From a sociological perspective, more needs to be done in our (Australian) society to raise awareness of this crippling condition. Burns, Andrews and Szabo (2002) cited in beyondblue: the national depression initiative (2009) suggest that early intervention within a school environment could help by teaching interpersonal skills and ‘developmentally appropriate programs could potentially decrease prevalence, reduce severity and delay the onset of depression (in males).’ In hindsight, Greg may well have benefitted from such an initiative. By including these programs as part of the educational curriculum in all schools, it may have significant benefits to the next generation.
Greg and Annalise argue after Greg returns home and this ‘escalates into Greg becoming violent towards Annalise.’ According to Watts and Zimmerman (2002) domestic violence ‘occurs across the world, in various cultures and affects people across society, irrespective of economic status.’ In the United States, according to the Bureau of Justice Statistics (1997) ‘women are about six times as likely as men to experience intimate partner violence.’ Domestic violence is a broad term that encompasses a wide range of behaviours. One definition proposes that it can be ‘a repetitive pattern of physical and emotional relationship violence that functions to control and entrap the victim’ (Riggs, Caulfield and Street, 2000) which could fit Greg’s and Annalise’s scenario.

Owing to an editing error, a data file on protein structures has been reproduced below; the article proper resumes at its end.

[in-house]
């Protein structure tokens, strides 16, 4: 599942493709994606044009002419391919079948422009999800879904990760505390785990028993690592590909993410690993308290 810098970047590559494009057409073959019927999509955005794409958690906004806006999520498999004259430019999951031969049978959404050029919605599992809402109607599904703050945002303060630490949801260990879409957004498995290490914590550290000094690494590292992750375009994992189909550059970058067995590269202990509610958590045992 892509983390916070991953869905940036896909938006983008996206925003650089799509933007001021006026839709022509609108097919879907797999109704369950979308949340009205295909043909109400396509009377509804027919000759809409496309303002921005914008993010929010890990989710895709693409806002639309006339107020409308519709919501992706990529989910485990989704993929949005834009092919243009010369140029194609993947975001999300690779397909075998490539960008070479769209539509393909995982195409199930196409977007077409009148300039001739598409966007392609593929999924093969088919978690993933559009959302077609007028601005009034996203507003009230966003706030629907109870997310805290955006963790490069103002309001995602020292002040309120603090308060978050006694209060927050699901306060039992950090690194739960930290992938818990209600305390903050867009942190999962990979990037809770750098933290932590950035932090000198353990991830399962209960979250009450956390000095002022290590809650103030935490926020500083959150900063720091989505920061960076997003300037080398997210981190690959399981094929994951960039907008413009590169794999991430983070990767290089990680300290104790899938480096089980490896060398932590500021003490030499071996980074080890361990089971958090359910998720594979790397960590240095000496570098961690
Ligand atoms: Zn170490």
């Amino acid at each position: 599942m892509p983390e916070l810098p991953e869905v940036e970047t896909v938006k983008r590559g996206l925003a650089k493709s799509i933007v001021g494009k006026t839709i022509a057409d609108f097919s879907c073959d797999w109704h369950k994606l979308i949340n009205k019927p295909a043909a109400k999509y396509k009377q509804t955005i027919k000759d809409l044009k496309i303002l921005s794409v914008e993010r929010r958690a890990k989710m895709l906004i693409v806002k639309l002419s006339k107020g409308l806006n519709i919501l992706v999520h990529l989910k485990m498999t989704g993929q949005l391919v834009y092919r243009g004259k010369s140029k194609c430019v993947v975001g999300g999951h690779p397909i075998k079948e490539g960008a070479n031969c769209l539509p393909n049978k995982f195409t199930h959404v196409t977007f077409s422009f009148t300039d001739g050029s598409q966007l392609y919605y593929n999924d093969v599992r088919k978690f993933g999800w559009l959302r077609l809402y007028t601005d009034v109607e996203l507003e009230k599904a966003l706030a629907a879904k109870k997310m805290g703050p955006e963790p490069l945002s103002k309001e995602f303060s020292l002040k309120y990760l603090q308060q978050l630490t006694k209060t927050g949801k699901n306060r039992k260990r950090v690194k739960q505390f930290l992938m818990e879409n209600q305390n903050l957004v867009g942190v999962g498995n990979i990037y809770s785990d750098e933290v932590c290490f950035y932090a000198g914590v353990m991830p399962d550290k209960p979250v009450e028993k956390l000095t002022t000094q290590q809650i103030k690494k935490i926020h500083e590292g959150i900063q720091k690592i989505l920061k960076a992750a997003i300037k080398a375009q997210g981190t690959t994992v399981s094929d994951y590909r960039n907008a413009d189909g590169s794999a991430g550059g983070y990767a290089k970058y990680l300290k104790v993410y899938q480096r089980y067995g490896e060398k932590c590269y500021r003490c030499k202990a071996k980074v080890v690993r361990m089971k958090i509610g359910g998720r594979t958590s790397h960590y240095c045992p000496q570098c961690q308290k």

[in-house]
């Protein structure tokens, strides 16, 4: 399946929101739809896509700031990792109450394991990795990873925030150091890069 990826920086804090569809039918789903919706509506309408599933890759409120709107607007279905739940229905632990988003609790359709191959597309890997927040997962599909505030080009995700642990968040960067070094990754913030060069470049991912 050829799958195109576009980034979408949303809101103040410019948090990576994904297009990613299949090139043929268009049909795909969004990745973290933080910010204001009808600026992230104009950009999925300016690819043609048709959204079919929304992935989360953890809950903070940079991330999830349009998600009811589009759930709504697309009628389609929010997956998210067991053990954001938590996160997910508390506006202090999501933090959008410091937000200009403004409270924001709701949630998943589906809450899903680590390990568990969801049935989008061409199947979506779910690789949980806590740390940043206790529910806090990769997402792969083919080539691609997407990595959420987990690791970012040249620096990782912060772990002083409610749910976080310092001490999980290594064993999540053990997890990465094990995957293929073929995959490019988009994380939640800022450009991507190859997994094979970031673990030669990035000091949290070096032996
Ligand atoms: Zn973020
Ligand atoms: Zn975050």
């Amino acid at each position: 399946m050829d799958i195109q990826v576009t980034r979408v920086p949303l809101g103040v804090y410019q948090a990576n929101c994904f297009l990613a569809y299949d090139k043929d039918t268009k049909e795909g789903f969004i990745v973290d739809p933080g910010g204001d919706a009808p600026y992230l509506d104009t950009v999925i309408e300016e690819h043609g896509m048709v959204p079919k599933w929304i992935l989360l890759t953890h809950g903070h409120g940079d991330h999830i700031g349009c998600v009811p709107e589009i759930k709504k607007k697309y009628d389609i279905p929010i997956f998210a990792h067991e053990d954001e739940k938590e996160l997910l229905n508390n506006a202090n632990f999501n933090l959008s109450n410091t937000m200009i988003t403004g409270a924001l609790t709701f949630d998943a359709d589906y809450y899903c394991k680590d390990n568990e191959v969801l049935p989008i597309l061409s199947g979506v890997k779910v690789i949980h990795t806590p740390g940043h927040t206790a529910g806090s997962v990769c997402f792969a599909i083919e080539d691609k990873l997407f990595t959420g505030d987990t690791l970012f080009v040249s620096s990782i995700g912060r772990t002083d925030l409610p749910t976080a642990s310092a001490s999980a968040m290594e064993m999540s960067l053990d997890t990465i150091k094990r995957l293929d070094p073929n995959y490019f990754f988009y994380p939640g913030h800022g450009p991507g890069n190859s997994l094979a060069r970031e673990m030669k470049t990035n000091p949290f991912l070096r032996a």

The fact that Annalise has old bruises suggests that her physical abuse has been going on for some time. ‘Rarely, if ever, does an incident of spouse abuse occur in isolation’ (Riggs, Caulfield and Street, 2000). The injuries from her husband’s latest attack – a depressed cheek fracture and a broken arm – are horrific. Domestic violence often goes unrecognised although ‘research indicates that it is a common cause of injury among women who present to emergency rooms’ (Abbott, 1997, cited in Riggs, Caulfield and Street, 2000) but ‘one that has tended to be unrecognised by health workers, or inappropriately treated’ (Patton, 2003, cited in Willis and Elmer 2007). It is significant to note that Willis and Elmer (2007) suggest that a sociological explanation for domestic violence should be considered so that ‘a full understanding of the effects and possible solutions can be explored’. If the nurses and medical staff at the hospital have this perspective then there is a greater chance that Annalise (and women in similar situations) could be supported and listened to empathically. It could mean her concerns are taken seriously and she could be given information, help and guidance which could be an incredibly validating experience (Riggs, Caulfield and Street, 2000).